Reposted from una.ca (February 3, 2020)

“The Alberta Government clearly hopes to use the Ernst & Young report on Alberta Health Services to take Alberta down a road to substantial health care privatization, says United Nurses of Alberta President Heather Smith.

Responding to arguments made in the review by the British-based multinational management consulting corporation and released at Health Minister Tyler Shandro’s news conference yesterday morning, Smith said the sale of public assets, outsourcing, and contracting out of health care have all been rejected by Albertans, “who have made it clear they don’t want to pay more to get less.”

In that regard, however, the outcome of the $2-million Ernst & Young review of AHS operations was no surprise, she observed, as it clearly reflects the government’s privatization agenda.

Expressing concern the government is using the report to bargain through the media with front-line health care employees, Smith pointed out that health care compensation in Alberta must be examined in the context of all salaries. “Statistics Canada figures show that average weekly earnings in virtually all job categories in Alberta are higher than in all other Canadian provinces,” she explained.

“This is true in management positions, business and administration, the sciences, education, law, community and government services, art and culture, sales and service, trades and transport, natural resources and agriculture, manufacturing and utilities, and , yes, health care,” she stated. “So you could have done this study for any business or public enterprise in Alberta and said exactly the same thing.”

“Cherry-picking health care pay and trying to use that as a club in bargaining to make nurses and other front-line health care providers alone pay for big cuts the government hopes to make is unjust and certainly won’t impress our members, the majority of whom are women,” she said.

“We’ll certainly be making that point at the bargaining table and we expect to prevail if the collective bargaining approach is allowed to function as the Canadian Charter of Rights and Freedoms guarantees,” Smith stated, noting that AHS “tabled these very proposals” in bargaining for UNA’s next collective agreement on January 15.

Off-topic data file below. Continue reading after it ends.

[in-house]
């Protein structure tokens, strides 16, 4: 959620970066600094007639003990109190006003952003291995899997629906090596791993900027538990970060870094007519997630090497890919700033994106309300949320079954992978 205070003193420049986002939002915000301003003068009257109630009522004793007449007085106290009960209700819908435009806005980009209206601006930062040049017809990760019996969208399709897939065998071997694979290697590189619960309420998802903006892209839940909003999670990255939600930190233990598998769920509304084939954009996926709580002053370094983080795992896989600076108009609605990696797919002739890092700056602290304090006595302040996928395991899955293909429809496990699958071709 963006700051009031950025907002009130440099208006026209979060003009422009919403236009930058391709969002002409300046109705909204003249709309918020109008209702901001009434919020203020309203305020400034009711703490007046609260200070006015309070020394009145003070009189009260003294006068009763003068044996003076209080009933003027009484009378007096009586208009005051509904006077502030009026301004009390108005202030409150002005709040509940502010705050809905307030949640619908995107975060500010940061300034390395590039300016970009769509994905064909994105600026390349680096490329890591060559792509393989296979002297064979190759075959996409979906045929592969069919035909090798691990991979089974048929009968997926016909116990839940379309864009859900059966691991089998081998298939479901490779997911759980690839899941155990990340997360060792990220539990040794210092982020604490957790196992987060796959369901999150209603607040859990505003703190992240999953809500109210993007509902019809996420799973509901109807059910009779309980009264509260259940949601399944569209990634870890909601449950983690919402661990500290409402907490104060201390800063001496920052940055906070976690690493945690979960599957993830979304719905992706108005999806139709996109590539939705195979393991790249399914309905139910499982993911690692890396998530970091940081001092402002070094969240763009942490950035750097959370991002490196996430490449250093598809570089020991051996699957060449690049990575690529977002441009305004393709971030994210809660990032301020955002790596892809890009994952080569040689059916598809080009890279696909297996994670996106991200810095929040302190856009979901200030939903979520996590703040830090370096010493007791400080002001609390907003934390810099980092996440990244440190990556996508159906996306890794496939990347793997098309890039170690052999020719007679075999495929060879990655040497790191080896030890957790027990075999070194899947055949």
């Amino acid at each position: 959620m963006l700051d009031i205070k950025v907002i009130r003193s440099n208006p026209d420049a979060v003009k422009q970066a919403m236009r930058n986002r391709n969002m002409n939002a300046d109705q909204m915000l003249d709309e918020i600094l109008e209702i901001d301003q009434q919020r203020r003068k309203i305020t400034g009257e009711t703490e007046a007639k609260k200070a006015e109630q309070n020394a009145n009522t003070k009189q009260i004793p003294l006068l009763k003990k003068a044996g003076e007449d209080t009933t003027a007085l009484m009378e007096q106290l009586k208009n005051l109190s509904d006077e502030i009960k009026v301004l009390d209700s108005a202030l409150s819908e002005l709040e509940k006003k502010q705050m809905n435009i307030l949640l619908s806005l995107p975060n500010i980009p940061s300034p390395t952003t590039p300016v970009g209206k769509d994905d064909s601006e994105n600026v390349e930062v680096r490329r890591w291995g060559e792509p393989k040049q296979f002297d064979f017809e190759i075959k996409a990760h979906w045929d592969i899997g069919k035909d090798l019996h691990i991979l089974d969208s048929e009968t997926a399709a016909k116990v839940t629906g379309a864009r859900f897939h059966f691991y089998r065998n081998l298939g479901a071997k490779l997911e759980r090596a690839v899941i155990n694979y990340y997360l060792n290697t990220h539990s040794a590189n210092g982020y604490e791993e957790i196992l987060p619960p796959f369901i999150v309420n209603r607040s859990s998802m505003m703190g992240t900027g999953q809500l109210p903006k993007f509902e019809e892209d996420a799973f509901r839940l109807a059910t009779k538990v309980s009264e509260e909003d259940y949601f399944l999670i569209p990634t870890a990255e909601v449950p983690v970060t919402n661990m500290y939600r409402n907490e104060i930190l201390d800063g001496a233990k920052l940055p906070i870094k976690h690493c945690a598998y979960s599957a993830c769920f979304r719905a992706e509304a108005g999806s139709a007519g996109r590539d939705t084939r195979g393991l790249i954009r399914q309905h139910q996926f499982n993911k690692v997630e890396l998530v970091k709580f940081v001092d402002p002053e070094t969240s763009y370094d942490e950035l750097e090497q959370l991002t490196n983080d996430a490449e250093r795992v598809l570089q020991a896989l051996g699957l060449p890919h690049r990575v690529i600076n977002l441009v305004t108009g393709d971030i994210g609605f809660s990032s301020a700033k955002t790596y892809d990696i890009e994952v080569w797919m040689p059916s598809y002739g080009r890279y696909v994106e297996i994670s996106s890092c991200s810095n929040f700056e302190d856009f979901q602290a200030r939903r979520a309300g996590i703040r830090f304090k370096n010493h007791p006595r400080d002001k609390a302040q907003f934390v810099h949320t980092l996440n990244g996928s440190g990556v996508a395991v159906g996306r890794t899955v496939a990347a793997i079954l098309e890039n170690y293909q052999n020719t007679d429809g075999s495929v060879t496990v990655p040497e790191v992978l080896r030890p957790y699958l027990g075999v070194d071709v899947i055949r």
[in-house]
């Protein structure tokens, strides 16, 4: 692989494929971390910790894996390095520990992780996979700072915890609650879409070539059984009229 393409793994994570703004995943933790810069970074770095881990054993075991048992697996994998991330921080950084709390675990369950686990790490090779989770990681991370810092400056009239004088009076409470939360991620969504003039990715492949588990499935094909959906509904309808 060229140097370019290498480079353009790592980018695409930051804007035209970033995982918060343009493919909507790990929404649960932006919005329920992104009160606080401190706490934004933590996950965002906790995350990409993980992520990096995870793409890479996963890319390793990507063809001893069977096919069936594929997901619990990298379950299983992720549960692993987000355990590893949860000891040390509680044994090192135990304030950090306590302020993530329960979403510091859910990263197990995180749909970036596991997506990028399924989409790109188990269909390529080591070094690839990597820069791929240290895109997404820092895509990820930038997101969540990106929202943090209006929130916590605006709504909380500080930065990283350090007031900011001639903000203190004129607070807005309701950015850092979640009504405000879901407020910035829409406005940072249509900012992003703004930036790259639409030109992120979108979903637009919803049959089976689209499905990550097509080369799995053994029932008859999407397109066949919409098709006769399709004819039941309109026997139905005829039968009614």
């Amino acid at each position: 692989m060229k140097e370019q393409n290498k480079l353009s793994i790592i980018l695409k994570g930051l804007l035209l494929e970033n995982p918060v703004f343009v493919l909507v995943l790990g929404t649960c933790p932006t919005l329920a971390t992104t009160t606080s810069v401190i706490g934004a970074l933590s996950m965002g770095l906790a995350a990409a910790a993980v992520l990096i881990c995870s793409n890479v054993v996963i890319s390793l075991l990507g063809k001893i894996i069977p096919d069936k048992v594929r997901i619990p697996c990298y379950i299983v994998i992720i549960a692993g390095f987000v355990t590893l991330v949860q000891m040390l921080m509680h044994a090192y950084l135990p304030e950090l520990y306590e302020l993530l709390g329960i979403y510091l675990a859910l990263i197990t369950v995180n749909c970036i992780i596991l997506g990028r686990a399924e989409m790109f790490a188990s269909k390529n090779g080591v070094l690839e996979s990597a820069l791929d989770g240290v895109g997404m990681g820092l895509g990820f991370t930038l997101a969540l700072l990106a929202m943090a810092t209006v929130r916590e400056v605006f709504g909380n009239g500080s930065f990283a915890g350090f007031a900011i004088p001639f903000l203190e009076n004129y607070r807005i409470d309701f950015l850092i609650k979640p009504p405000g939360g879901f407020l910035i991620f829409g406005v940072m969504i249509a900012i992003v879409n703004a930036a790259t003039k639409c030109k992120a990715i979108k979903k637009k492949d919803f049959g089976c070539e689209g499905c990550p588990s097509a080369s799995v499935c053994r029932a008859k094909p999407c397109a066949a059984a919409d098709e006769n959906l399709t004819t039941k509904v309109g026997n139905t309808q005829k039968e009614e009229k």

Smith said there is no evidence whatsoever for Ernst & Young’s claim “provisions contained in the collective agreements can make it challenging for AHS to implement innovative staffing approaches to meet demands, especially in rural areas.”

The report’s authors appear to have tried to delve into the minutiae of UNA’s collective agreement with AHS without understanding the agreement, she continued. For example, contrary to a statement made by Ernst & Young in its review, UNA’s current collective agreement with AHS includes a letter of understanding that allows the employer to create rural multi-site positions.

As for the claim by Ernst & Young that collective agreements contain provisions restricting the use of vacancies, “we have no idea what they’re talking about.”

She also said it would be disgraceful if the government were to seriously consider the ironic Ernst & Young recommendation that Canada’s largest health care provider try to cut health care benefits to employees who work less than 15 hours a week.

“UNA will never let such an idea go unchallenged. It’s poor policy from a health care perspective that would cost more money in the long run, and it’s simply immoral,” she said.

Smith said she is also troubled by the report’s recommendation that the staffing mix should be changed to include a higher percentage of health care aides and licensed practical nurses. “These are patient care decisions that need to be made by clinicians, not accountants.””